"A thankless job." I remember thinking that for several years as I watched an upset parent express displeasure to the Board of Education. I also remember thinking, "Why would anybody sign up for it?" The answer: they care about this community and its children. Whitmore Lake is important to them, and its success is deeply tied to its schools. Amen to that AND thank you.
January is School Board Appreciation Month. And in celebration of that, I want to share a quick list on why I appreciate the WLPS Board of Education:
- Each member puts the schools first. They don't just think about their own children. They think about ALL the children. That is a sign of a good person.
- They don't take credit for successes. They are pleased when a plan works and are quick to thank those who executed it.
- They approach things as a team. They know we are stronger as whole than as individuals. That sends a good message about leadership to our community.
- Professionalism and preparedness are always evident. From last October until January, BOE members took classes on leadership, school finance and facility management, just to name a few. They don't just show up at meetings, listen and vote. They study and learn so they can make informed decisions.
- The future is coming and they know it. Working to maintain is one thing but preparing for the future is completely different. They know change is a part of life, and they don't shy away from the discomfort of planning for it.
We are lucky to have committed community members looking out for the future of WLPS. Take a minute to thank a member of the WLPS BOE.
Ken Dignan, President
Laura Schwennesen, Vice President
Michelle Kritzman, Secretary
Bob Henry, Treasurer
Lee Cole, Trustee
Lisa McCully, Trustee
John Meadows, Trustee
The "Community" part of Community Based Instruction
At WLHS we have a course called Community Based Instruction (CBI) as part of our Special Education department. This class if for students in grades 7-12 who are working to earn a Certificate of Completion as they enter the Young Adult Program, instead of earning a traditional diploma. The teacher, Mrs. Conzelman, teaches the students life skills ranging from using a computer, cooking, budgeting, communication, social etiquette and following directions from a boss. They take trips to the local grocery stores and learn about budgeting their money, following recipes and kitchen safety. The ultimate goal is to teach these students skills to help them become happy adults who live as independently as possible.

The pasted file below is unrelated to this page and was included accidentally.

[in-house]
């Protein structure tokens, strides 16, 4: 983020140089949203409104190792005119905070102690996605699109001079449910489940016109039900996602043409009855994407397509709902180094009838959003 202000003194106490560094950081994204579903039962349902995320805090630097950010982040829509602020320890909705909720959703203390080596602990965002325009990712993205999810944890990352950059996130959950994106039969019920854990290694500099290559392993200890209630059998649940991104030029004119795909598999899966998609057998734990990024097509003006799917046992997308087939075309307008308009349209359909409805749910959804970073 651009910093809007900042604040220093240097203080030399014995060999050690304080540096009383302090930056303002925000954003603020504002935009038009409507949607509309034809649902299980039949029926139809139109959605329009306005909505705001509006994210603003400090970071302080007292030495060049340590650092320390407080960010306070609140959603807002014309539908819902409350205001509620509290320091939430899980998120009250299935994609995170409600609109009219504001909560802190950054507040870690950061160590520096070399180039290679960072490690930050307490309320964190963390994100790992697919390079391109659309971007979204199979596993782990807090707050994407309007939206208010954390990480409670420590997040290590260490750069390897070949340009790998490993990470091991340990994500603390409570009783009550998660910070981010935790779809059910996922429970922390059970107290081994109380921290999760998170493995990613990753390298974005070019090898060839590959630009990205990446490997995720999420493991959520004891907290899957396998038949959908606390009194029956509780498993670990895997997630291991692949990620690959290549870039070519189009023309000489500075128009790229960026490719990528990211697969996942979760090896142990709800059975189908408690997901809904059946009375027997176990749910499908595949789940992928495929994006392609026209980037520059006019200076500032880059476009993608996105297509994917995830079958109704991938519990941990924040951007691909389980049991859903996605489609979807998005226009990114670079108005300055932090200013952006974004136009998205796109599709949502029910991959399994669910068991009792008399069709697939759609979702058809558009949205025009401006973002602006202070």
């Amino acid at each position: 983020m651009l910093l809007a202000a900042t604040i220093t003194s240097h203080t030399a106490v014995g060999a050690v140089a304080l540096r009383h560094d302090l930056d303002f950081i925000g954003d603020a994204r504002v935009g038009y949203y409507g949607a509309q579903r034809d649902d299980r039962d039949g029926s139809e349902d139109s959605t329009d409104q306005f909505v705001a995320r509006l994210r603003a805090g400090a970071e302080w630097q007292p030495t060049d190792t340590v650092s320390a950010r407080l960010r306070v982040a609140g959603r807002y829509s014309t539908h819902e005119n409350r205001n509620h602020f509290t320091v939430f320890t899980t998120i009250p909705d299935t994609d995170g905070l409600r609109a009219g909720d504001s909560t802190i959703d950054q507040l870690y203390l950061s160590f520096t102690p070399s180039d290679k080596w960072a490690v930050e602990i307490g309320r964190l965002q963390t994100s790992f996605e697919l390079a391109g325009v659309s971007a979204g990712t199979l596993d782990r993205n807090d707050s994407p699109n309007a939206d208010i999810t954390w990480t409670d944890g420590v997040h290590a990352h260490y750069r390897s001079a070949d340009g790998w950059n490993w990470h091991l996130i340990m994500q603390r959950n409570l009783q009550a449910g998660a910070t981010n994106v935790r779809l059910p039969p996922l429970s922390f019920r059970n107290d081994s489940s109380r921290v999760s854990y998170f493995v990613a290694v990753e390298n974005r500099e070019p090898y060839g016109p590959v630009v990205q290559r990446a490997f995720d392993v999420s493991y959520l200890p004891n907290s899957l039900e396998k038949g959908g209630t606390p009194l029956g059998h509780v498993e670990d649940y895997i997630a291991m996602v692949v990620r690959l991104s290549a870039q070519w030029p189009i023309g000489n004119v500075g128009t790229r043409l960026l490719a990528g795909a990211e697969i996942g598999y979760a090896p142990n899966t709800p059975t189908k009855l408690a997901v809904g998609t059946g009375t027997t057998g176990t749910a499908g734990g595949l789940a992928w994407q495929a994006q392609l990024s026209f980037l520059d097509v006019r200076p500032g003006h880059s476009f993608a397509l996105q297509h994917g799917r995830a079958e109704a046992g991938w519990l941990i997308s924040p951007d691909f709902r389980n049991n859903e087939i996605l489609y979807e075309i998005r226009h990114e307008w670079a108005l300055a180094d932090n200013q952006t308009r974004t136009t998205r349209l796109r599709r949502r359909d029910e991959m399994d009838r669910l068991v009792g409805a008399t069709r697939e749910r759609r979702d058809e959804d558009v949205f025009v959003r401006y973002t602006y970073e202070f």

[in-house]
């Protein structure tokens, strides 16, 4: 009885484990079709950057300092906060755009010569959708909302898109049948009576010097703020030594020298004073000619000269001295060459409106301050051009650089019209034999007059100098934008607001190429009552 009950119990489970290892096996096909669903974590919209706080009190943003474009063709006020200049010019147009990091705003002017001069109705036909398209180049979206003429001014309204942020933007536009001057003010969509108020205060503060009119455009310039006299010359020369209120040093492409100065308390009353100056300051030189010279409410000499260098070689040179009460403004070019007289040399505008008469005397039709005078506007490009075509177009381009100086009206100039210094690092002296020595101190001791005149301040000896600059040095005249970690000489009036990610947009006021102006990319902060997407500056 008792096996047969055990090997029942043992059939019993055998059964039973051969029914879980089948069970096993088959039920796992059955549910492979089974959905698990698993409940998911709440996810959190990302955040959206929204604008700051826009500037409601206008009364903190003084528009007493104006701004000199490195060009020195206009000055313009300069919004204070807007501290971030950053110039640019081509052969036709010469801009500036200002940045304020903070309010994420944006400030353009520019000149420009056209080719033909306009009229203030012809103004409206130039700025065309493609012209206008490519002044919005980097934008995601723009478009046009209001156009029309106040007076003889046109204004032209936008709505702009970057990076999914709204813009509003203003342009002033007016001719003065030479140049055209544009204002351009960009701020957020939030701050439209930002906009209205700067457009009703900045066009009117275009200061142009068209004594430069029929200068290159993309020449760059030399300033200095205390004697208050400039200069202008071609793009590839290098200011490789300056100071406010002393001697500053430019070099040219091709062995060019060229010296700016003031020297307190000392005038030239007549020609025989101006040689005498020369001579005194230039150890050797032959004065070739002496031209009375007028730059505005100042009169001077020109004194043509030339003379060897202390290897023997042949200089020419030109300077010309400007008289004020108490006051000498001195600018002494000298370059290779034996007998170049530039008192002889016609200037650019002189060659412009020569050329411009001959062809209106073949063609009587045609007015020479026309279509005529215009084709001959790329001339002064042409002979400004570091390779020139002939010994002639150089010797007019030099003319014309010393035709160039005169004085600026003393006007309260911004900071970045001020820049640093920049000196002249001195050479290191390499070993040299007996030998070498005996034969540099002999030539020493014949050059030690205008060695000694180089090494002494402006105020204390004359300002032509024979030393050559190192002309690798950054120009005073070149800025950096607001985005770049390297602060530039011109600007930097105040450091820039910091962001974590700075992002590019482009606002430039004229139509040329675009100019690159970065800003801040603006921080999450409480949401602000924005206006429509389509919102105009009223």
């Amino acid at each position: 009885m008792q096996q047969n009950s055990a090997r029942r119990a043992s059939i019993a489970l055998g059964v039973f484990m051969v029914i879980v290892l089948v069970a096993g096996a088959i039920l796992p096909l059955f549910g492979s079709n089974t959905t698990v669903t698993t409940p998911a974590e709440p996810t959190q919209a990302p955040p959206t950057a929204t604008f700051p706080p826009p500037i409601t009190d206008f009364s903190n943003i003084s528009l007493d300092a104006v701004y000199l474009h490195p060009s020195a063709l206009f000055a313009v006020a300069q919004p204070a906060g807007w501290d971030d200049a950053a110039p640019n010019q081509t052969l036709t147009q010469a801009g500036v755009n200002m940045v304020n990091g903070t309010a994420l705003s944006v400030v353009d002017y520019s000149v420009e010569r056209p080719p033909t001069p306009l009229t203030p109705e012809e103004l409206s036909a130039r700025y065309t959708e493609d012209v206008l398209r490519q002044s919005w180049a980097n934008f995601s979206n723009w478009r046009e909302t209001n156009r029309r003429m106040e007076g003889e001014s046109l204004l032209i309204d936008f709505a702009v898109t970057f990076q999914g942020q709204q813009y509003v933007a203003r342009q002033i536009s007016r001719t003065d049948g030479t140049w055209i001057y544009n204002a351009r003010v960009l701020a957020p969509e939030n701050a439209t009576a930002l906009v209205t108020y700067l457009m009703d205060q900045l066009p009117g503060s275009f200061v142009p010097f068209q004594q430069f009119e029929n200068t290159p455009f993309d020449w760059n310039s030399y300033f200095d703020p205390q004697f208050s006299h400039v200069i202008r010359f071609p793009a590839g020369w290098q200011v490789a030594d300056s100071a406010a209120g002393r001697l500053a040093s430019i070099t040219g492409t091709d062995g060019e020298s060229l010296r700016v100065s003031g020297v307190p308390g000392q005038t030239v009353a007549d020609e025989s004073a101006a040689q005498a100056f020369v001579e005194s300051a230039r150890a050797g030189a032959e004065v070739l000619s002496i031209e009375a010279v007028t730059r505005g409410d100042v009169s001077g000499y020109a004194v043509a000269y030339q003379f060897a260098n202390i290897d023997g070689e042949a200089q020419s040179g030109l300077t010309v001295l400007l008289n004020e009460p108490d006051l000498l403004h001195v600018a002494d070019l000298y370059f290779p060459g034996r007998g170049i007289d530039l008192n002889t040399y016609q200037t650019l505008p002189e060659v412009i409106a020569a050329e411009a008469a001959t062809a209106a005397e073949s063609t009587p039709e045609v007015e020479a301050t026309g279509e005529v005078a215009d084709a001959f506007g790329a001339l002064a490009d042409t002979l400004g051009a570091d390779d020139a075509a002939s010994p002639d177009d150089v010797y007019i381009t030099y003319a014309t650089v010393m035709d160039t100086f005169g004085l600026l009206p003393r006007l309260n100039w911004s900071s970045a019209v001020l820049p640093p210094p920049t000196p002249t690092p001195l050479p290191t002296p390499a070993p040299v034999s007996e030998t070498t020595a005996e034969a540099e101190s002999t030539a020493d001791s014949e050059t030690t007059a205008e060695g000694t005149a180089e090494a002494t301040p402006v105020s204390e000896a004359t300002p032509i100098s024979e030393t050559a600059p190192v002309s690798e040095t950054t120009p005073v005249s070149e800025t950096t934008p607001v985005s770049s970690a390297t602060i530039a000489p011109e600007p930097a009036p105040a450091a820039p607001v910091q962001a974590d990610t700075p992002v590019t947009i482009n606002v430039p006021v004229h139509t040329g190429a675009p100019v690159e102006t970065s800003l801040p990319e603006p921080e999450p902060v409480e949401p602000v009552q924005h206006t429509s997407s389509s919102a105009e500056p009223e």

A key component to success of this class is the "community" piece--essentially the community is their classroom. One of our students is currently working at Precious Ones Daycare on Main St. and another is volunteering to help in the high school media center and cafeteria. Another great example of this has been the work the students do each Friday in our community pool. They head to the pool during the morning lap swim hours every Friday for some exercise and lessons in water safety with their aide, Yvonne Hayes. Two community members, pool patrons and retired social workers, Terry Bond-Manville and Erica Perry, have been volunteering their time to work with the students every other week.
Terry Bond-Manville worked for 25 years as a school social worker, many of which have been at WLPS. And she is no stranger to the pool either, having worked as a water aerobic and swim lesson instructor at the WL Community Pool. After starting to attend lap swim in 2011 while training for a triathlon, Terry began interacting with the students in CBI as they waded in the shallow end. After determining none of them had learned to swim, she identified a need and went "to work." After retiring from the district in 2014, she took a break under the understanding another instructor would continue to work with the students. But after getting reacquainted with them in 2016, she identified the need for her services once more and started working with the students again, volunteering every other Friday. Recently a potential conflict came up with her teaching schedule at Eastern Michigan University, and upon hearing that she might not be able to work with them in the new year, the students presented her with a cup and hot chocolate and a plea to keep being their swim instructor. Terry is now teaching the students water aerobics. They were quite persuasive. And as Terry put it, "They are funny. They challenge me. They have tenacity. I see them develop nice relationships with one another while doing something fun and important for their overall well-being."